Tim Hecker – Ravedeath, 1972 (Kranky, 2011)
No matter how many times one listens to Tim Hecker’s albums, their contents seem to keep shifting and reshaping, pulling in different directions, taking on different qualities, and producing different effects each time. They require an interaction between listener and what’s captured in the recordings that goes beyond listening to songs play from start to finish, as Hecker excels at building pieces around partial melodies and textures that suggest more melodic progression than they actually present. That being the case, the sense of music unfolding will differ for every listener, and that’s always been one of the more interesting aspects of this style.
What Hecker does has long been referred to as structured ambient, but, that structure is relative. The tendency when presented with this sort of music is often to reach for explanation, to look to any images or text which might accompany the record; or to any recognisable source sounds to provide a possible means of understanding the whole. Many reviews of this record have pondered the relation of its titles, artwork, and the information provided on its recording to the actual music, but the overall aesthetic remains cryptic. The key to this record, really, is immersion, experience of the space it creates. Hecker’s skilful processing and blending of sources leaves little out in the open, and much of the record unfurls in dense clouds of tones which emerge and dissipate slowly, enveloping and engulfing the listener. The result is an absolute sound, of everything all at once; a sound which implies things beyond sound. This notion of some ineffable correspondence relates to a thread found in some recent articles stating that Hecker’s work (among others) could represent a sort of contemporary, secular sacred music. Ravedeath, 1972 is not, however, reverential. Unlike 2009’s An Imaginary Country, which in many places soared and drifted off into beautiful absolutes, the ecstasy of Ravedeath is bound up in tensions. It’s a darker effort, in which the moments of beauty are managed by a predominant greyness.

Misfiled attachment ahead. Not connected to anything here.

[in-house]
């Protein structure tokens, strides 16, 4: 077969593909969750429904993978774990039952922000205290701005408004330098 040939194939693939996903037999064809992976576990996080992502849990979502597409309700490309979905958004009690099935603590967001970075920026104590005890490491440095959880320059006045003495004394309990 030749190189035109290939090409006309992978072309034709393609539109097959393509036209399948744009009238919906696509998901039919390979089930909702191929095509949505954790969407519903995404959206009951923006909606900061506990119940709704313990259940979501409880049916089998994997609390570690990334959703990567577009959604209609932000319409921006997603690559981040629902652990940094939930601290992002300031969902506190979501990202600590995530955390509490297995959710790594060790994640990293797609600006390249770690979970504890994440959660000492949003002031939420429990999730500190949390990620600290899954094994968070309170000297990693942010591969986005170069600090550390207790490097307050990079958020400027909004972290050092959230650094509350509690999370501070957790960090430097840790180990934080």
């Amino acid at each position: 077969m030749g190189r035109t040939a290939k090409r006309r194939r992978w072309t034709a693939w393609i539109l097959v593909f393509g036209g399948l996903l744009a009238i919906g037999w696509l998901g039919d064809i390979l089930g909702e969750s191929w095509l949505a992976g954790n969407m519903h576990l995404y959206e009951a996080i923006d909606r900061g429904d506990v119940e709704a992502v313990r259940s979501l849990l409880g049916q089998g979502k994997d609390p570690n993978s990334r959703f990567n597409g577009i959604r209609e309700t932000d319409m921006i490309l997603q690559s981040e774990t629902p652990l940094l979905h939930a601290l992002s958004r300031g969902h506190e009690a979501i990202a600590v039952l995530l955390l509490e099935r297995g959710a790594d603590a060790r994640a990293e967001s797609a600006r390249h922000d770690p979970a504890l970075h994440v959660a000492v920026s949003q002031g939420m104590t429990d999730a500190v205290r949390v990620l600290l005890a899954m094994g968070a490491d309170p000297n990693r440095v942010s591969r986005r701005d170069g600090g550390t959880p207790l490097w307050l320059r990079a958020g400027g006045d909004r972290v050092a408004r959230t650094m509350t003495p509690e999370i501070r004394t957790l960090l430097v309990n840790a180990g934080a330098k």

Anyway, if you know Hecker’s work – especially his last couple of records – you’ll know, ostensibly, what to expect here. It’s an impressive addition to his acclaimed œuvre, further cementing his place as one of the most recognised and admired sound artists of his time.